On February 24, Russian President Vladimir Putin shocked the world when he invaded Ukraine. While the situation remains very fluid, there are some important lessons to be learned from Putin’s actions – lessons that Western politicians and the mainstream media aren’t likely to share with you.
The most important lesson is that it’s never a good idea to play chicken with nuclear weapons. One of my earliest memories from childhood are of cowering under a desk in a classroom in what were then called “duck and cover” drills when air raid sirens rang in my hometown. The Kanawha Valley of West Virginia branded itself as the “chemical center of the world” and its dozens of petrochemical factories were reportedly a prime Soviet nuclear target.
I’ve never forgotten those days and have closely followed revelations that have recently emerged on how many close calls there were to mutually assured destruction during the Cold War years.
Indeed, one man – a Soviet naval officer – may have single-handedly prevented World War 3 from breaking out during the 1962 Cuban Missile Crisis. Vasili Arkhipov was one of three senior officers aboard a nuclear-armed submarine that US warships trapped near Cuba. The warships were dropping depth charges to force the submarine to surface. Two of the three officers voted to launch a nuclear torpedo the submarine had onboard, which would have allowed them to escape, but possibly launched World War 3. Only Arkhipov refused, potentially saving billions of people from a fiery death.
That wasn’t the only close call the United States and the Soviet Union had in their Cold War nuclear standoff. A lesser known one involved NATO war game preparations in 1983 that led the Soviets to believe the United States was ready to launch a first strike against it. Once again, it was a single officer – this one American – who may have saved the world from nuclear annihilation.
With this background in mind, when we learned that Russian President Putin had ordered his nuclear forces on high alert, it got our attention. Putin’s announcement came after the United States, Germany, and other countries imposed crippling sanctions on Russia and began sending additional weapons to help Ukraine battle Russia.
And while we don’t know if those actions alone would convince Putin to launch a nuclear war, the history of mutual miscalculations in scenarios involving nuclear weapons leads us to conclude that it could.
Thus, we’re troubled by pleas from Ukraine’s President Volodymyr Zelenskyy that NATO forces establish a no-fly zone over his country. The no-fly zone would be enforced by US and other NATO forces dispatched to Ukraine. Zelenskyy’s call for a no-fly zone has been echoed by politicians like Rep. Adam Kinzinger (R-IL), who has urged President Biden to dispatch US military forces to Ukraine for that purpose. That would place the two countries with the world’s largest nuclear weapons stockpiles in direct conflict. Having the United States risk global nuclear war over a country nearly 6,000 miles away that has historically been part of Russia is certifiably insane, but it’s a sign of how powerful war fever has become.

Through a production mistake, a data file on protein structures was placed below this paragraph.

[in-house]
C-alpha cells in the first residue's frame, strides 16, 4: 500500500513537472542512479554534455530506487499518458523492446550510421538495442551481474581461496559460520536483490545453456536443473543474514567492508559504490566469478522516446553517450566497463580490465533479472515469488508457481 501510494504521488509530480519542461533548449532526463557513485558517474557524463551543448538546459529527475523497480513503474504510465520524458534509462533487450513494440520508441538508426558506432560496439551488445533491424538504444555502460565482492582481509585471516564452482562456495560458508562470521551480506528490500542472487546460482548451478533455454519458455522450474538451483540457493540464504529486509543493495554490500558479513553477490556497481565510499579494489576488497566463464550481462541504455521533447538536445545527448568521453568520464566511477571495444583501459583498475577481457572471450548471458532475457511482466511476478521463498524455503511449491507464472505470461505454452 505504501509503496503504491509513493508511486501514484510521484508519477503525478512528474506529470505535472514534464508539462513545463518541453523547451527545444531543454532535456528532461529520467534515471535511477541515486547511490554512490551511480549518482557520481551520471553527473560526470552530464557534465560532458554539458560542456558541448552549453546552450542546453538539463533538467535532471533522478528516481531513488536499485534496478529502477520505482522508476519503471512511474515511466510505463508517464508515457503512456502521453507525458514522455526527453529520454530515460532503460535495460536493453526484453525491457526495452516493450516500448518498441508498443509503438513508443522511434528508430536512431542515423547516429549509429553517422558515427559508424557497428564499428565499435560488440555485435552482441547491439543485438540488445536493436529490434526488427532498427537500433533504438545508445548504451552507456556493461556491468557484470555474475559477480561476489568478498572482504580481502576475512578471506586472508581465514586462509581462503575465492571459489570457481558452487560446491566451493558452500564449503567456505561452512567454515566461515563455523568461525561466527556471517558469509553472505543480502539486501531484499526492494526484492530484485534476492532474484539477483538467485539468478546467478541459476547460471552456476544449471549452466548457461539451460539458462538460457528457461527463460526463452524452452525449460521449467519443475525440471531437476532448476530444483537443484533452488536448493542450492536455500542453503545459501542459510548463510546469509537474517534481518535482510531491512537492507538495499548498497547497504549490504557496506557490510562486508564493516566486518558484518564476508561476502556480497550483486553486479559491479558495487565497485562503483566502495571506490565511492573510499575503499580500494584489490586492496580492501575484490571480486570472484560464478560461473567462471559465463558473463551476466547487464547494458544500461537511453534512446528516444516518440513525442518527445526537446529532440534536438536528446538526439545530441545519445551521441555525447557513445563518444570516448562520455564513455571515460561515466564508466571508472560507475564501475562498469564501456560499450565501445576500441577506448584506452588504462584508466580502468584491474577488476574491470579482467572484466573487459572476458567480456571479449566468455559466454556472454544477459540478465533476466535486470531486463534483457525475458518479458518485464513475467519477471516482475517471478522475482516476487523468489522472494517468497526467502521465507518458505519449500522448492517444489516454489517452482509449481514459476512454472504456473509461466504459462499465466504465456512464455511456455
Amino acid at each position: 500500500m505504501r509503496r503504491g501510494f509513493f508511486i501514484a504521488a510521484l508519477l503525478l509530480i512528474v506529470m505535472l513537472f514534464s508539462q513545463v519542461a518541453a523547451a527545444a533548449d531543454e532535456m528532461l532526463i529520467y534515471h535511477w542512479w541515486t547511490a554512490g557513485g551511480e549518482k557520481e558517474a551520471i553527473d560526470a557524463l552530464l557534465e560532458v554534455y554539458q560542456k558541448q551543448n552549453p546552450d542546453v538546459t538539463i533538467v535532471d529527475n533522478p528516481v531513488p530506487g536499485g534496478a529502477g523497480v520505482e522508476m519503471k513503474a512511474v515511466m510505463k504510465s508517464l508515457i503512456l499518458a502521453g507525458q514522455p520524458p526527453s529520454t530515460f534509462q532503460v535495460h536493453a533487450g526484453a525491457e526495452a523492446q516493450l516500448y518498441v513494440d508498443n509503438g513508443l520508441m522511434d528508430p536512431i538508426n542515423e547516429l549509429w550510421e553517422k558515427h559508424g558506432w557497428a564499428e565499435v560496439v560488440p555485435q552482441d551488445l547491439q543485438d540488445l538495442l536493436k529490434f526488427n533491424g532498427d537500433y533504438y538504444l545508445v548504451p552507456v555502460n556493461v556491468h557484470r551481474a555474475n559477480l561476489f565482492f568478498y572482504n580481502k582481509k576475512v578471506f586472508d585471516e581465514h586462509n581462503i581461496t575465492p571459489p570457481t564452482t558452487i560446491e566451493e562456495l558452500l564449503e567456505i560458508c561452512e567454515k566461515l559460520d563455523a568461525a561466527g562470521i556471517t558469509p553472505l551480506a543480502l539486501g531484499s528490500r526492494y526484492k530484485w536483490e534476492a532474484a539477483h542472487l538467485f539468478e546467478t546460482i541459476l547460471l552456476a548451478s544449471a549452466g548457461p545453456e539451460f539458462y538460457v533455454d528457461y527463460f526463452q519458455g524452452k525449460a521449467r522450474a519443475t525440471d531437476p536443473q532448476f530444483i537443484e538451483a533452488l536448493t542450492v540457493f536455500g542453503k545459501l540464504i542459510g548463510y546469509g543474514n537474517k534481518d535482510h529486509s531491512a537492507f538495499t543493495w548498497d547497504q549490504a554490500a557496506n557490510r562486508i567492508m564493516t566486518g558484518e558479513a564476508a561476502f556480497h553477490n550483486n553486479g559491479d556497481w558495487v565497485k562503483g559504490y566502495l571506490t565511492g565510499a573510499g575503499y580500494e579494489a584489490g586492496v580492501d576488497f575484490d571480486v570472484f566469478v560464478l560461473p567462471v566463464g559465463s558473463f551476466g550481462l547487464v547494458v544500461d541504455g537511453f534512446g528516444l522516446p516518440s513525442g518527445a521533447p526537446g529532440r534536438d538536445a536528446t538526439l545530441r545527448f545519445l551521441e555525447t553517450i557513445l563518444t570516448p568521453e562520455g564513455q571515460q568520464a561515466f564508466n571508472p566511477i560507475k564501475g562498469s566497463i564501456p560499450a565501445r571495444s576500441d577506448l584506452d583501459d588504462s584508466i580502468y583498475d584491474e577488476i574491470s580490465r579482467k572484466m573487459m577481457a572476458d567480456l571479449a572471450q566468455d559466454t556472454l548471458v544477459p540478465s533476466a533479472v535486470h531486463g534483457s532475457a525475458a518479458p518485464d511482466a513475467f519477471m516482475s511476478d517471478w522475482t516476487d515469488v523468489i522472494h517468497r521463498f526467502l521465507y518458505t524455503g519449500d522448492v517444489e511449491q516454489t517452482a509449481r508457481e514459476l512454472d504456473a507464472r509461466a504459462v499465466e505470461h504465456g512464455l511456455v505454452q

President Biden has sensibly declared that the United States has no plans to establish a no-fly zone over Ukraine. However, Biden’s Secretary of State, Antony Blinken, has given the green light to NATO countries if they choose to provide fighter jets to Ukraine. Putin has responded that this would be equivalent to a declaration of war. Biden has also authorized the deployment of US forces to countries on Russia’s borders that were themselves once part of Russia – Latvia, Lithuania, and Estonia. The number of troops is relatively small – only around 800 – but the consequences of playing chicken with nukes could be catastrophic.
Unlike some Putin apologists, we’re not defending his brutal invasion of Ukraine, although given Russian history and geography, we believe we understand some of his motivations. But given our own history, we can only hope that a future miscalculation or misunderstanding won’t spark World War 3.
The significance of Russia’s war with Ukraine can’t be overstated. It represents the most profound shift in geopolitical reality in nearly 80 years. We’ll be featuring a more comprehensive discussion, including the war’s implications for the economy, global trade, and investment in upcoming publications distributed to members of our Nestmann Inner Circle Gold. As well, we’ll include a checklist of preparations you and those you care about should consider to survive a possible nuclear conflict. You can sign up for a risk-free trial subscription at this link.